I'm building a piece of automatic test equipment to be used in-house and have a need to measure relatively small currents (e.g. 3 µA). So I'm planning on measuring the voltage across a 1% 1K resistor (3 mV) and multiplying it by 100 or so (in two 10x stages) and then feeding it into an 12-bit ADC with a 4.096 V reference (so one bit = 1 mV).
I picked what I thought was a suitable op amp for this task (ALD1722), and hooked it up in a non-inverting amplifier configuration (Rf = 9.09K, Rg = 1K) with a +5V supply, and discovered for input voltages in the tens of millivolts I got a value close to what I expected but as I decreased the input down to a few mV or so the output went to 0.
Puzzled, I hooked up the same op amp in a unity gain configuration, and discovered that the output was lagging the input by about 10 mV; i.e. an input of 50 mv results in an output of 40 mv, and any input below 10 mV results in no output.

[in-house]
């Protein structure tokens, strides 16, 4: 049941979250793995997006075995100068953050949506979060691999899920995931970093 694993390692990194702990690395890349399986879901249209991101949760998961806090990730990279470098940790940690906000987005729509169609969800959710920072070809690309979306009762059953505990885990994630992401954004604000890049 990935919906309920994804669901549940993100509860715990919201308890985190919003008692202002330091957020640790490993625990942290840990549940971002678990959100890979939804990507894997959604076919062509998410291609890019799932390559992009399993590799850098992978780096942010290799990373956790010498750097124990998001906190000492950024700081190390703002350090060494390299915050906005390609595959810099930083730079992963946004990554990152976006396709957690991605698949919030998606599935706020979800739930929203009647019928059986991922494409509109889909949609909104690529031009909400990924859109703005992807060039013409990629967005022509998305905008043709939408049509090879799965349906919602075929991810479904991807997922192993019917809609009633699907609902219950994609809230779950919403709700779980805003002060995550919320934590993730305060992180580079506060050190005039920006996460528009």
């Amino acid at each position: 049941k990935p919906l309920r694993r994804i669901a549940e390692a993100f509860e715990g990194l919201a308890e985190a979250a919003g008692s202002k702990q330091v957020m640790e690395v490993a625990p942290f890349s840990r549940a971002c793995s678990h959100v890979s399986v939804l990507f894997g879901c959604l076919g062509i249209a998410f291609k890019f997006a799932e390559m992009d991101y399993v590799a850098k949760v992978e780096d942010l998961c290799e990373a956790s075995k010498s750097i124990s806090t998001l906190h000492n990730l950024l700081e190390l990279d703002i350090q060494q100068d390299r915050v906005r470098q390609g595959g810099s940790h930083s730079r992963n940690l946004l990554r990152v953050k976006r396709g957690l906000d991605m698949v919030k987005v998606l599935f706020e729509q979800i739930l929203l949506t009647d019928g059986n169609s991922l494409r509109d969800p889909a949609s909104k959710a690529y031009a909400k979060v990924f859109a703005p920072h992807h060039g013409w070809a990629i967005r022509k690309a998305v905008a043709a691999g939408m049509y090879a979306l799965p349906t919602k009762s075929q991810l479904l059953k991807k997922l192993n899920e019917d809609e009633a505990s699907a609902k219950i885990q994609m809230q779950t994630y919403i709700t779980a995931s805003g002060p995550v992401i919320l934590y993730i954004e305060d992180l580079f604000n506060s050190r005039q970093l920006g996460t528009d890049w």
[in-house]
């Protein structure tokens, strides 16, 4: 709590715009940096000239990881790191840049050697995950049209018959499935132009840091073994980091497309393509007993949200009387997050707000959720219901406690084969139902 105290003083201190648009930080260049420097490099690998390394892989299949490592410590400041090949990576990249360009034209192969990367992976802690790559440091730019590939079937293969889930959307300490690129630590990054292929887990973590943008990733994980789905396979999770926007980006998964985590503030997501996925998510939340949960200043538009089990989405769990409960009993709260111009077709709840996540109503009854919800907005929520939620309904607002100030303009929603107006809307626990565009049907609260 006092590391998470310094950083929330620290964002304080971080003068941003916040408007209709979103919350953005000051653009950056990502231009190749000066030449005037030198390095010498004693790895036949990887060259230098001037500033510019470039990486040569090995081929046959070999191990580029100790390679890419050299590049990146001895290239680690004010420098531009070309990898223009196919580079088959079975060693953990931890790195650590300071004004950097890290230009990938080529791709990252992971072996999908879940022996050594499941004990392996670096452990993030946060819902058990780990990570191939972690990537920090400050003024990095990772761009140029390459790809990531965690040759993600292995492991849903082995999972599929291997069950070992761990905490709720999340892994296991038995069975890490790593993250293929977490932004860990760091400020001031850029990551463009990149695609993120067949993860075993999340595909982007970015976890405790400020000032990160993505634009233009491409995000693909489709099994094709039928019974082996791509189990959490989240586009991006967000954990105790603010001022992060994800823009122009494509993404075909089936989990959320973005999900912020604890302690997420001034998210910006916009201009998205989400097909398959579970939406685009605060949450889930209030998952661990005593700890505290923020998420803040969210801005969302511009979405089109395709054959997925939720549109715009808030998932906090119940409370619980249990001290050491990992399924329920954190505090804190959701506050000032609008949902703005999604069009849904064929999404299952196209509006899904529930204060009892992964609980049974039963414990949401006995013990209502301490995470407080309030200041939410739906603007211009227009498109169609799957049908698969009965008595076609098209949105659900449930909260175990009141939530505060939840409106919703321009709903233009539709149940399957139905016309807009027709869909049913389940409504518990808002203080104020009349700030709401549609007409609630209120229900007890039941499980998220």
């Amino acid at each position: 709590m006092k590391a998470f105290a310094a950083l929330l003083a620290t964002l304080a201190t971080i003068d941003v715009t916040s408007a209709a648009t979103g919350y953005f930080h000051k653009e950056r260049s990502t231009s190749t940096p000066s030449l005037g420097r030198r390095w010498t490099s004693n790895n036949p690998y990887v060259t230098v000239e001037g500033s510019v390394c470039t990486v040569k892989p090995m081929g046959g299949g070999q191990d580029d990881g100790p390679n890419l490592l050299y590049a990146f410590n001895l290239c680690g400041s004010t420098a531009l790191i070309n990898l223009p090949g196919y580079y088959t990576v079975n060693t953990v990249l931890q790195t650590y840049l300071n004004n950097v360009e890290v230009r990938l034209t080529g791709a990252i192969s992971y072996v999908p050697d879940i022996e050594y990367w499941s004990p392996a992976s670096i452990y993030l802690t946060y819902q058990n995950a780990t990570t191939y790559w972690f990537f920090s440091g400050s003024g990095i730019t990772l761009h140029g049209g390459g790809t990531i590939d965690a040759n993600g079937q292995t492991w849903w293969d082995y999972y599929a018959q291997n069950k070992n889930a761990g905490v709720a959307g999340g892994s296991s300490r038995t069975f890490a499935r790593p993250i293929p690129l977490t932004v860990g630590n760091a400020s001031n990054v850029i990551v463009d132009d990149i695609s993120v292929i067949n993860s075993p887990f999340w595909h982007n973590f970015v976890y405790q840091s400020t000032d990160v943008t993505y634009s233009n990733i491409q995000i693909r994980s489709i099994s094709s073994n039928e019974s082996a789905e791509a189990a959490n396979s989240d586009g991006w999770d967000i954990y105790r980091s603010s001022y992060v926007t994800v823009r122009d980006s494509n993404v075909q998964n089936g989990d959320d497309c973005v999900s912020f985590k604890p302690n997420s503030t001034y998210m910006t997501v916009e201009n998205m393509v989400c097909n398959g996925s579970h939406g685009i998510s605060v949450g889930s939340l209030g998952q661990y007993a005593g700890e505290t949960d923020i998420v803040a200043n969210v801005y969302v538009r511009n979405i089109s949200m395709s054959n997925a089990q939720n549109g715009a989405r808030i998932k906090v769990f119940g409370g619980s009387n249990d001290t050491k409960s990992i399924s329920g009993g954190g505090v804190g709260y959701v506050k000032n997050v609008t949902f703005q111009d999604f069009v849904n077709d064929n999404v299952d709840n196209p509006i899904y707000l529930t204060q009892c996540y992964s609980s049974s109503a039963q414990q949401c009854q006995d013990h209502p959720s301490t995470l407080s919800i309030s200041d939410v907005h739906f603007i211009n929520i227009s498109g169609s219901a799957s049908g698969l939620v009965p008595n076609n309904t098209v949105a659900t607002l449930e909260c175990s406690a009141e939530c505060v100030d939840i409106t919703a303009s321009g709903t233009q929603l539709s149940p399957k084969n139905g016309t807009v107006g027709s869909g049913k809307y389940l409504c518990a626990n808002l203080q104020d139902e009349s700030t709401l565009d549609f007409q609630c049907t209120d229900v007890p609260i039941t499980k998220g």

I'm a mostly digital guy, so op amps have always been a little mysterious. (I never studied IC op amps in class, as the 741 wasn't even released until my senior year in college.) I picked this op amp because the datasheet says it has a typical Input Offset Voltage of 25 µV, so I wasn't expecting this kind of error, but maybe I don't understand what offset voltage is.
Is there some sort of biasing circuit I can add to correct for this, so I can feed mV or smaller voltages into the op amp and get a 10x output?